The family owning the unit has reached out to TISG to clarify the matter:Hi, I’m the daughter of the owner of the flat mentioned in this article and wish to clarify the issue:My mother is in her 80’s and communicates mainly in Hokkien and Mandarin. When we seek a tenant, we need someone she can communicate with as she is the only occupant/owner there. That is the only reason she told the agent that she could not take on an Indian tenant.She does have friends of other races, but they don’t live with her and if they have any difficulty talking, at least their exchanges are usually only about food and simple things. With a tenant, however, there are practical day-to-day matters where a common language is needed. Previous experience with other tenants has made this a decision we had to hold to.The person who was in contact with Adeline, was someone who took on the role of agent. He clearly has poor communication skills and failed to expand on the reason why my mother could not entertain Adeline’s request to check out her rental property. I can understand Adeline’s dismay and frustration on receiving this rude and, apparently, clearly racist-sounding, rejection.When we got wind of this news that’s been going around social media, a few hours ago, we immediately got a hold of the “agent”, to clarify the issue with Adeline. I enclose a screenshot of her response. As you can see, she accepted the reason for her rejection and also apologised for “causing such an inconvenience” to the agent and the owner (my mother).As far as we are concerned, the matter is over. I would appreciate your publishing this as an update on the issue so that the public stops reacting to it and the matter doesn’t blow up any further than it has already.Please note that my mother is recuperating from 2 fractured arms and really does not deserve to have to deal with any visits from anyone who may have gotten a hold of our address, because of this piece of news.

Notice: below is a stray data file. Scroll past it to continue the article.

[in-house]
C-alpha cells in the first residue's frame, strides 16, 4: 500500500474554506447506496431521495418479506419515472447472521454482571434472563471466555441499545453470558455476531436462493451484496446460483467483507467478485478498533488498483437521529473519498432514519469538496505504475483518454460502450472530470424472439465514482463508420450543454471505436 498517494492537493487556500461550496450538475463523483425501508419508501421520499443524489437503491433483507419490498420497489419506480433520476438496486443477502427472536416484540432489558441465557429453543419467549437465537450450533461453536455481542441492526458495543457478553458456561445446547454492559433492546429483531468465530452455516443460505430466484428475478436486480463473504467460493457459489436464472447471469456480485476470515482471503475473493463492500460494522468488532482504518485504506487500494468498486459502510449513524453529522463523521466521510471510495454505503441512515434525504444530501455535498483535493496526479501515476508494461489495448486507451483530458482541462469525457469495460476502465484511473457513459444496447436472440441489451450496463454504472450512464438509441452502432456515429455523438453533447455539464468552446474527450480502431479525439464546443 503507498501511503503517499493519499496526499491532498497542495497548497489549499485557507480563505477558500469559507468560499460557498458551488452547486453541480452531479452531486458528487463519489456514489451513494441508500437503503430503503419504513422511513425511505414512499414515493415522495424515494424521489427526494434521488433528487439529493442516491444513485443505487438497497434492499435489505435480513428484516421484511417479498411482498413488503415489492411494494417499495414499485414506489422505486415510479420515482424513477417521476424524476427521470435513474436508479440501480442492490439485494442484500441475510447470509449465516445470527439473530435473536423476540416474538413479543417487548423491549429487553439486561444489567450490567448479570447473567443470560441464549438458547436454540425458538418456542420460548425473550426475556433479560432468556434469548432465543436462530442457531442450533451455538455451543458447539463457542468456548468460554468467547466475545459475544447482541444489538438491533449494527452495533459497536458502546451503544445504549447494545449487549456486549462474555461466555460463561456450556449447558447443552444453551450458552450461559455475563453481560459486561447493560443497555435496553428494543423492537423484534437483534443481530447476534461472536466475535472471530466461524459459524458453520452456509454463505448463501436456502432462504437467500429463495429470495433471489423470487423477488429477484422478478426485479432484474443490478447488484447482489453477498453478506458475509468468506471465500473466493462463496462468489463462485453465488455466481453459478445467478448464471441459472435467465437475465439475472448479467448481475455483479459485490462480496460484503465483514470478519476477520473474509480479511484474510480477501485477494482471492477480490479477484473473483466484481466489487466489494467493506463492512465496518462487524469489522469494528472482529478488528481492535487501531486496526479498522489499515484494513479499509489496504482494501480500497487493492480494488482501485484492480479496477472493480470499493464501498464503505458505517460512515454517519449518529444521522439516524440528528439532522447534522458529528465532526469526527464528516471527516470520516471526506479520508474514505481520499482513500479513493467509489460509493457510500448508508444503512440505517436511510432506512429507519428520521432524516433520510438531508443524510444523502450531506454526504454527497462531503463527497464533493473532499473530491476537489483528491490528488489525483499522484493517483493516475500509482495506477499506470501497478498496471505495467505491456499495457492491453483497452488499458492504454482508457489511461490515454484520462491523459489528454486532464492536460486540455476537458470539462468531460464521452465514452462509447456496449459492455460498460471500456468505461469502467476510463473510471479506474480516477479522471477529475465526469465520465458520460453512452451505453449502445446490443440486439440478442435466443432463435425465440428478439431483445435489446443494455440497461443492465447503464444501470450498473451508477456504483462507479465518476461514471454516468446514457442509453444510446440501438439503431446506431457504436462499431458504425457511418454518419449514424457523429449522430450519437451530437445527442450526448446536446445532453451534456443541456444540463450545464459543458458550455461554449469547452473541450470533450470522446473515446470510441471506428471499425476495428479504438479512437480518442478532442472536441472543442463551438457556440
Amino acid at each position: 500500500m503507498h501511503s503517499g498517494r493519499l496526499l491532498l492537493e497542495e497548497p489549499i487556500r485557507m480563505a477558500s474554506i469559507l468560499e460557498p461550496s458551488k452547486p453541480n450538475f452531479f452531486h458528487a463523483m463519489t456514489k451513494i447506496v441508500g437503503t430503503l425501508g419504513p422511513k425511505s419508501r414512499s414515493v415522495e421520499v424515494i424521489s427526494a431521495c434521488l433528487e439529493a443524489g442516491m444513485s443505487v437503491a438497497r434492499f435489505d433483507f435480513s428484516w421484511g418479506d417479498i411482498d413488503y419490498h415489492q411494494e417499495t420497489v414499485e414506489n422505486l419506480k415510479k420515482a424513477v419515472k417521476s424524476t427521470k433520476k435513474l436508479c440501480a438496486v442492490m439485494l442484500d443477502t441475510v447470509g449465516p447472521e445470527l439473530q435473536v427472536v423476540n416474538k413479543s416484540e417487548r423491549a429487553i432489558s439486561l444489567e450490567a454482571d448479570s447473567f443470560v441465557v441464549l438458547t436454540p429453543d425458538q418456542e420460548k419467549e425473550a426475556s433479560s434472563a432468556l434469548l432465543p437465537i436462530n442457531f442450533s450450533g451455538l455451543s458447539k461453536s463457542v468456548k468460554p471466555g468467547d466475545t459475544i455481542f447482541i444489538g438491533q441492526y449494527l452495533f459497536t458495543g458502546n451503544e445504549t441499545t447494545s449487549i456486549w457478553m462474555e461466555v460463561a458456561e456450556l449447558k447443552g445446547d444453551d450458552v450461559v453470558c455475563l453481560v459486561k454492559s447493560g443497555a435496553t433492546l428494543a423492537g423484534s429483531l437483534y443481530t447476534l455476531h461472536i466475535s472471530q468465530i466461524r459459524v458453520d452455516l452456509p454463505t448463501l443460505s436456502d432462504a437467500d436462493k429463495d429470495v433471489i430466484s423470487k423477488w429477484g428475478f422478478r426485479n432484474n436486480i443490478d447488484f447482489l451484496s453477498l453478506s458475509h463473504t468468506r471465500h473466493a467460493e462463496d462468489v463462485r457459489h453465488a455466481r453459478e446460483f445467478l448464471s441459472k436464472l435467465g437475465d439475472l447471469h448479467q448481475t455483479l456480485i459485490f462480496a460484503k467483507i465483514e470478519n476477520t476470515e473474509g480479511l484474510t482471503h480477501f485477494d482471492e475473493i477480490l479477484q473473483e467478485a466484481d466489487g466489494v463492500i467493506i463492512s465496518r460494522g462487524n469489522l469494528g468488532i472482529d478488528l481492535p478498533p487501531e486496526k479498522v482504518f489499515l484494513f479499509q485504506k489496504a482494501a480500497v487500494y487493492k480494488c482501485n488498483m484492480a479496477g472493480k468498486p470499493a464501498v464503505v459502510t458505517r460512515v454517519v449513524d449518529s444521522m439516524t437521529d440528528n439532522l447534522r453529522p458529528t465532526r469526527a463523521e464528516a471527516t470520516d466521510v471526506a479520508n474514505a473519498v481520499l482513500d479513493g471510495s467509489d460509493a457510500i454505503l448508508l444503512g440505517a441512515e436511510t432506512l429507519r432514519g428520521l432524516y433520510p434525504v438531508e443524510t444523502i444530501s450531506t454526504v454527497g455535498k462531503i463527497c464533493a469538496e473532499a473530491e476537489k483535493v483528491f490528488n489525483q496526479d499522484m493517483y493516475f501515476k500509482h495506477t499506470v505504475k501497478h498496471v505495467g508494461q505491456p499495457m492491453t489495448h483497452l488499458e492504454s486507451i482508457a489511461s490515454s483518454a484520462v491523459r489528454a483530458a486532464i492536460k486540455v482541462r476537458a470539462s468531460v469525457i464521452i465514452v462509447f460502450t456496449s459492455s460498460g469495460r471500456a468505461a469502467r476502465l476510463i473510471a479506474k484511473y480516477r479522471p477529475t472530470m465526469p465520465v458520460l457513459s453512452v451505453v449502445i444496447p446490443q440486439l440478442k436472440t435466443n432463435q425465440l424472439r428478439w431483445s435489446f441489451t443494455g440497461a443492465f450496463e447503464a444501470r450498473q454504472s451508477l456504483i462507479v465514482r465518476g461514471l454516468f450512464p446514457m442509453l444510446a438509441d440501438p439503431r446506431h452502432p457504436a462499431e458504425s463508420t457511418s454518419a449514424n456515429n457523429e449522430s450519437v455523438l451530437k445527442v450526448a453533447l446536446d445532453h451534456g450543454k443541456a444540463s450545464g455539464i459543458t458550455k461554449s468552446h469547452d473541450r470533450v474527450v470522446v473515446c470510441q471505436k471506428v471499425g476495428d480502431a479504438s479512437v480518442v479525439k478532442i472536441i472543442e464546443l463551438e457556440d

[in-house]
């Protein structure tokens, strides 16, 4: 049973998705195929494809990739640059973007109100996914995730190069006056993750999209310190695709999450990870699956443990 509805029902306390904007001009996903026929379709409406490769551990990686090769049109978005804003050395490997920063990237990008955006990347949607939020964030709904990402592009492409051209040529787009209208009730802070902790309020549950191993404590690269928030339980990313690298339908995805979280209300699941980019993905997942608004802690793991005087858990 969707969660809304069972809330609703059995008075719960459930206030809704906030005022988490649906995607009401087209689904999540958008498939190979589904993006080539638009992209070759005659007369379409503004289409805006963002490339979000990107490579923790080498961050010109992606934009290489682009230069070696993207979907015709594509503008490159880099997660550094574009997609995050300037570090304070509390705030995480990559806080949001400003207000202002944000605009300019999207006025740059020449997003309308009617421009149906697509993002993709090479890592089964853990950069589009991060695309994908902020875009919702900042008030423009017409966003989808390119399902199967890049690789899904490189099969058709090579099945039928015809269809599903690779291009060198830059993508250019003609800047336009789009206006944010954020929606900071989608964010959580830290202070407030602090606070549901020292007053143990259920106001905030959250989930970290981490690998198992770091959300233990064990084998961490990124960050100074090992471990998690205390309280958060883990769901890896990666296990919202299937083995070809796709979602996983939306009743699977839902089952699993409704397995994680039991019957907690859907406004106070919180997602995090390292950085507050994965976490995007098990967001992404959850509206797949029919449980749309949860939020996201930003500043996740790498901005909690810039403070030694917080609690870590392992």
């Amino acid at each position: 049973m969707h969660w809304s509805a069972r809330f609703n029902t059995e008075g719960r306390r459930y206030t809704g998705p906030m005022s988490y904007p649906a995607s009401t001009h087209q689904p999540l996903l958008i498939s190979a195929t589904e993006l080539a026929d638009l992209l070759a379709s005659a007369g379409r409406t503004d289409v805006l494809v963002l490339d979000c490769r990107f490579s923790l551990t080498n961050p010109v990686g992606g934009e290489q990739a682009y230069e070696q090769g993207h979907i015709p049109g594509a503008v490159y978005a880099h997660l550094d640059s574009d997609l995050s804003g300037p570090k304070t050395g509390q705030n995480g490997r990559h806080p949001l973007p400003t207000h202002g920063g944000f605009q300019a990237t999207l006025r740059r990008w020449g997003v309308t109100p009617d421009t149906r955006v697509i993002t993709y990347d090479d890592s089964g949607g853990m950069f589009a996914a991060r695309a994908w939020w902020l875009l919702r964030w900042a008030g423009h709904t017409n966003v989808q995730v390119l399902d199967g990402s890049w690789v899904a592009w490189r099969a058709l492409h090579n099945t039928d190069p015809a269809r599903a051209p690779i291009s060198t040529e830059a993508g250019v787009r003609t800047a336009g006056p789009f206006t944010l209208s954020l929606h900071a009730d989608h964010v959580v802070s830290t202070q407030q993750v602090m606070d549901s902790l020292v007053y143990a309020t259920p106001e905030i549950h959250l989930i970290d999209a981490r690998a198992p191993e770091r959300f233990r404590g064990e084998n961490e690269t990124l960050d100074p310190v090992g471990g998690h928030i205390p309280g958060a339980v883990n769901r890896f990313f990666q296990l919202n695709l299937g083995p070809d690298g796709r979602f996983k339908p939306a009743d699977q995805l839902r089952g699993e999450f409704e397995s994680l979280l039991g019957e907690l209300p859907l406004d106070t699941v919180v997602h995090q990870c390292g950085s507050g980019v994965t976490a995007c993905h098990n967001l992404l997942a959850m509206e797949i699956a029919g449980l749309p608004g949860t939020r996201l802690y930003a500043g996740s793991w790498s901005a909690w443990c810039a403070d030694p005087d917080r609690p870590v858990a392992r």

Update: The Facebook seller has responded to TISG, explaining that the elderly flat owner is a woman who is around 80 years of age.
“She is Chinese and can’t speak English very well—only dialects and Mandarin.” Given this, it was the owner’s preference to find a tenant who would be able to communicate in the same dialects or language. Therefore, in order to avoid a “communication problem,” the listed seller said “Other races (were) rejected.”
He further highlighted that when it comes to the elderly, their preferences have to be understood. “Some tenants work in hospital(s) or healthcare, (and) it’s also very hard for them to accept. They have the right to choose who they want to rent out to—not just anybody who wants to rent their room.”
A screenshot showing a registered SGH nurse being denied a flat rental on the basis of her race has recently been circulating. Thousands have expressed their outrage over this alleged incident.
A Twitter user on Tuesday (Jul 6) shared her jaw-dropping experience looking for a flat. The rental, located in Queenstown, is posted on Facebook Marketplace and advertises a common room for one female tenant.
According to the description, currently living in the flat are two females — the owner, whose nationality is listed down as Chinese, and another tenant, whose nationality is listed down as Malaysian Chinese.
At the bottom of the listing is a note that advises people to report the post if it is discriminatory.
In the Twitter post, a screengrab was shared of an inquiry made to the flat’s listed seller. After introducing herself as Adeline, she gave some of her background information, saying she’s from Malaysia, has a work permit, and is registered as a nurse at Singapore General Hospital (SGH).
In response to this, the Facebook seller is seen to have asked for her race.
After replying that her ethnicity is Indian, the listed Facebook seller’s curt response was “Tks (Thanks), owner rejected your race.”
Taking her sentiments about the situation to social media, Adeline wrote, “(I don’t know) about the rentals in Malaysia, but in Singapore th(ough)…it’s f*cked up.”
Hundreds rallied behind Adeline, some expressing their sympathies and others sharing their own similar experiences in solidarity. One Twitter user pointed out, “For all the good things in Singapore, racism is still a huge problem.”
TISG has reached out to both parties for comment and clarification.